• IMO, it is not the perfect answer. It depends. Storing ui state into react state will make redux store clean but it will end up non-functional component which is difficult to test. While storing ui state into react state will add lots efforts on dev, because we have to write extra reducers. However, there are many packages can help you put your ui state much easier to redux store, check redux.js.org/docs/faq/OrganizingState.html for more details. – Ron Mar 26 '17 at 13:03

Redux FAQ: Organizing State
this part of redux official doc well answered your question.

Using local component state is fine. As a developer, it is your job to determine what kinds of state make up your application, and where each piece of state should live. Find a balance that works for you, and go with it.

Some common rules of thumb for determining what kind of data should be put into Redux:

  • Do other parts of the application care about this data?
  • Do you need to be able to create further derived data based on this original data?
  • Is the same data being used to drive multiple components?
  • Is there value to you in being able to restore this state to a given point in time (ie, time travel debugging)?
  • Do you want to cache the data (ie, use what's in state if it's already there instead of re-requesting it)?

For the purpose of highlighting the great link provided by @AR7, and because that link moved a while back:

Use React for ephemeral state that doesn't matter to the app globally and doesn't mutate in complex ways. For example, a toggle in some UI element, a form input state. Use Redux for state that matters globally or is mutated in complex ways. For example, cached users, or a post draft.

Sometimes you'll want to move from Redux state to React state (when storing something in Redux gets awkward) or the other way around (when more components need to have access to some state that used to be local).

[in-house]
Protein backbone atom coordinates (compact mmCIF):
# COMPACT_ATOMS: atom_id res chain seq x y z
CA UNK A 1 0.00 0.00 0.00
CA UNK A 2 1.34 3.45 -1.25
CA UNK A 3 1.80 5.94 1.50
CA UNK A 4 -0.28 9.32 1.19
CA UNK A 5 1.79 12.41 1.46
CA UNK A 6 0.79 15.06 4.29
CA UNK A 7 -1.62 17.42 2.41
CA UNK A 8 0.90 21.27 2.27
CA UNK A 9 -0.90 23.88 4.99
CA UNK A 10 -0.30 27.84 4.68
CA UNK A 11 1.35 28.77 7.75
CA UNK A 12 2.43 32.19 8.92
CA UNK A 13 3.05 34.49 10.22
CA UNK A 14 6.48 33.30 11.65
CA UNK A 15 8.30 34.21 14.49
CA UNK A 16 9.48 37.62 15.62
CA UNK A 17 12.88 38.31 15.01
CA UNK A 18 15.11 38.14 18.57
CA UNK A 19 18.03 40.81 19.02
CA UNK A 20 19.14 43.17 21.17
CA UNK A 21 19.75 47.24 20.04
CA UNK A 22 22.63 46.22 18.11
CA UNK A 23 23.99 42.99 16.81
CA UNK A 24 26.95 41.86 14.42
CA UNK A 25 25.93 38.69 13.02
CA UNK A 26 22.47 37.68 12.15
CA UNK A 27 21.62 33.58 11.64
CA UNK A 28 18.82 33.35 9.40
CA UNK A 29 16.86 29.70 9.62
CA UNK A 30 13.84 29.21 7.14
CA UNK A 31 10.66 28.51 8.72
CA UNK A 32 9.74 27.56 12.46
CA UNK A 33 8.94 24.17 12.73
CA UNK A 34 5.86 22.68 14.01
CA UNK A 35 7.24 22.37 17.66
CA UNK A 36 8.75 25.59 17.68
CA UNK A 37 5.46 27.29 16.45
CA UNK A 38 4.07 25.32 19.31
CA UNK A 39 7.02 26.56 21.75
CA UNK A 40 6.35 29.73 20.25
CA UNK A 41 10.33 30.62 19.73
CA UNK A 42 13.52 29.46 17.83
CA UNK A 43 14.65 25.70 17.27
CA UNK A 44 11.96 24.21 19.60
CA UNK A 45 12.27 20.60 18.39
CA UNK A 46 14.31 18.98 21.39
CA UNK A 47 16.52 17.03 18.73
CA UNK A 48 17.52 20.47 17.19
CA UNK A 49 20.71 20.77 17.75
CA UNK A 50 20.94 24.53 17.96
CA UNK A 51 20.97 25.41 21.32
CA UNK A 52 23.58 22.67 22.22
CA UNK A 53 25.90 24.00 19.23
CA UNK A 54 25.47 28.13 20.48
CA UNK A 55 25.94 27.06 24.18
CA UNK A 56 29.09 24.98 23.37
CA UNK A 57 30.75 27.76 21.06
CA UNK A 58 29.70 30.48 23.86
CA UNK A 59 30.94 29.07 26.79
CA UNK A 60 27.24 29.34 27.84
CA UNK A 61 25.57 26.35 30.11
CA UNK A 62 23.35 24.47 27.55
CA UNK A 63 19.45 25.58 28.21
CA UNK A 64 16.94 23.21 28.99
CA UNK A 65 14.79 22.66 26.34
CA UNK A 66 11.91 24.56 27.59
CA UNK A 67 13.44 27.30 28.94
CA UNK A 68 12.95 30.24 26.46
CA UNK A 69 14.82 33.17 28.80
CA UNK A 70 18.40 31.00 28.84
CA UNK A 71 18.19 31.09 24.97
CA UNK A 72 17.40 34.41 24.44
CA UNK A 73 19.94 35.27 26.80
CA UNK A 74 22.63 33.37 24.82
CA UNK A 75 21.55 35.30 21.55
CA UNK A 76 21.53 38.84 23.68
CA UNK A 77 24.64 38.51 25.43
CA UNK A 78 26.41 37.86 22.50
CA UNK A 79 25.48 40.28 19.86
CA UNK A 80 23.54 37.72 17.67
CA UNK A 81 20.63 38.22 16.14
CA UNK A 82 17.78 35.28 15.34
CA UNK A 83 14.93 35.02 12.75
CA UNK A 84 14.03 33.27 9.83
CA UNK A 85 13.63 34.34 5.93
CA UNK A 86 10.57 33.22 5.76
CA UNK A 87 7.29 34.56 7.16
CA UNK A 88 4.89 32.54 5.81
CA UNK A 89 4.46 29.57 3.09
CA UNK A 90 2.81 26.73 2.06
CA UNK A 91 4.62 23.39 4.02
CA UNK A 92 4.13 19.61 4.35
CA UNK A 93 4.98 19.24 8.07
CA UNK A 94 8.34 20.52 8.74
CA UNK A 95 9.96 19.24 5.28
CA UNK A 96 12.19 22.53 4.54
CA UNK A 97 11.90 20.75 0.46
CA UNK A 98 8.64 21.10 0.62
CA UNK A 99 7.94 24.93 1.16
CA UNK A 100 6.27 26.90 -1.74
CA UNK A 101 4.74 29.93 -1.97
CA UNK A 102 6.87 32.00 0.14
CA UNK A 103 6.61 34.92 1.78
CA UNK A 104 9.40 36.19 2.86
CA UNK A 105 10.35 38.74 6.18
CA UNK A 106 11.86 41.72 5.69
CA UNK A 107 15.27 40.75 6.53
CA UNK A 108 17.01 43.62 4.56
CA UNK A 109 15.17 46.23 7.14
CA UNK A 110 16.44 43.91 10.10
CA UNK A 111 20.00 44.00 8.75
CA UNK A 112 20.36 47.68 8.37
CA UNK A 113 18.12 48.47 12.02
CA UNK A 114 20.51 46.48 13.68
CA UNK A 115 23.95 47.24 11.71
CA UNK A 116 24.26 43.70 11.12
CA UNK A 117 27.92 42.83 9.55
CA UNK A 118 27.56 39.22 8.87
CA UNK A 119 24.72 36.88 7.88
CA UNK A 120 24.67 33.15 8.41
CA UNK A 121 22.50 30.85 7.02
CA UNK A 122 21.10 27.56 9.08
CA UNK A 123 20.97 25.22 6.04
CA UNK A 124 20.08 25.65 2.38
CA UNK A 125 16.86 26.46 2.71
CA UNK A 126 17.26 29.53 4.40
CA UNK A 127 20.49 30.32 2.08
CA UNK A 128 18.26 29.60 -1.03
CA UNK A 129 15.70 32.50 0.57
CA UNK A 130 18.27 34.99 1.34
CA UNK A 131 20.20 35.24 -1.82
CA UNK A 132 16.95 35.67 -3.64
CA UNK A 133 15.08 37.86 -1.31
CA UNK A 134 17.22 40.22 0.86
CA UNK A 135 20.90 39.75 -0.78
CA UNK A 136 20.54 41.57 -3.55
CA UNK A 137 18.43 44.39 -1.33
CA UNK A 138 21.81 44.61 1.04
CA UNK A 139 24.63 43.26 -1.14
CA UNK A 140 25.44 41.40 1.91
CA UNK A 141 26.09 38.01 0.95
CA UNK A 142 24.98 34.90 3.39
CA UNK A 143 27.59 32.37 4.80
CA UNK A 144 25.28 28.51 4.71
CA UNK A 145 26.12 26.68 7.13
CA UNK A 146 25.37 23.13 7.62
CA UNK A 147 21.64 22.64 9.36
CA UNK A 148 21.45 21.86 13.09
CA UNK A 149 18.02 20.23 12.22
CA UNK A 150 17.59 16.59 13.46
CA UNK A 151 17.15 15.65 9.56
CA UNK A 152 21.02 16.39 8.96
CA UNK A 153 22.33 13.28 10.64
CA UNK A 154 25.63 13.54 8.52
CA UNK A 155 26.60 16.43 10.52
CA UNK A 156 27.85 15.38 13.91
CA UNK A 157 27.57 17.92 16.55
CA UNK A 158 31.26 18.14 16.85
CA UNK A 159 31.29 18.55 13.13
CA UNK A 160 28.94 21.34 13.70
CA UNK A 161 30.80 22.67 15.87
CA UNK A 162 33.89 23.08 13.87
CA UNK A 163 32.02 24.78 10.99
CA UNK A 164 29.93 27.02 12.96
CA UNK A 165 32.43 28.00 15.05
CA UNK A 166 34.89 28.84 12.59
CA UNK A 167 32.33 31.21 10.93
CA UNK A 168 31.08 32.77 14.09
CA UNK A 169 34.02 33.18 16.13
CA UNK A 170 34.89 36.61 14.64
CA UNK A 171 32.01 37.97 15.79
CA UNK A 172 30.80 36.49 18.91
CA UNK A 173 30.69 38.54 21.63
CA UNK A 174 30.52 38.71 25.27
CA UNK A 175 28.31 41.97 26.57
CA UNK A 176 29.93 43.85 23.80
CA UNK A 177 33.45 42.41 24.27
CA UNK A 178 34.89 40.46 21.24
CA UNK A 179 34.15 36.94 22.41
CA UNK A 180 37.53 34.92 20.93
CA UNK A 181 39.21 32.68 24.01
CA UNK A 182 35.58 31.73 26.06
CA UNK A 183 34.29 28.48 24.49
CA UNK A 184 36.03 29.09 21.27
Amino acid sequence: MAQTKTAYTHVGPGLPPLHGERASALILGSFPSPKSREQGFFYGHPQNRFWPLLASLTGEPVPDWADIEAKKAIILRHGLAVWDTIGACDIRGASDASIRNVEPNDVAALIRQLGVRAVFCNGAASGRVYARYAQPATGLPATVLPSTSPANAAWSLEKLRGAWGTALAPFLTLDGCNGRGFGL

The rule of thumb is: do whatever is less awkward.

Dan Abramov: https://github.com/reactjs/redux/issues/1287#issuecomment-175351978


Yes, it's worth striving to store all component state in Redux. If you do, you will benefit from many features of Redux like time travel debugging and replayable bug reports. If you don't, those features could be completely unusable.

Any time you do not store a component state change in Redux, that change is completely lost from the stack of Redux changes and your application UI will be out of sync with the store. If this is not important to you then ask yourself why use Redux at all? Your application will be less complex without it!

For performance reasons, you may wish to fall back to this.setState() for anything that would dispatch many actions repeatedly. For example: storing the state of an input field in Redux each time the user types a key may result in poor performance. You can solve this by treating it like a transaction: once the user action is "committed," save the final state in Redux.

Your original post mentions how the Redux way is a "hell of a lot of code to write." Yes but you can use abstractions for common patterns such as local component state.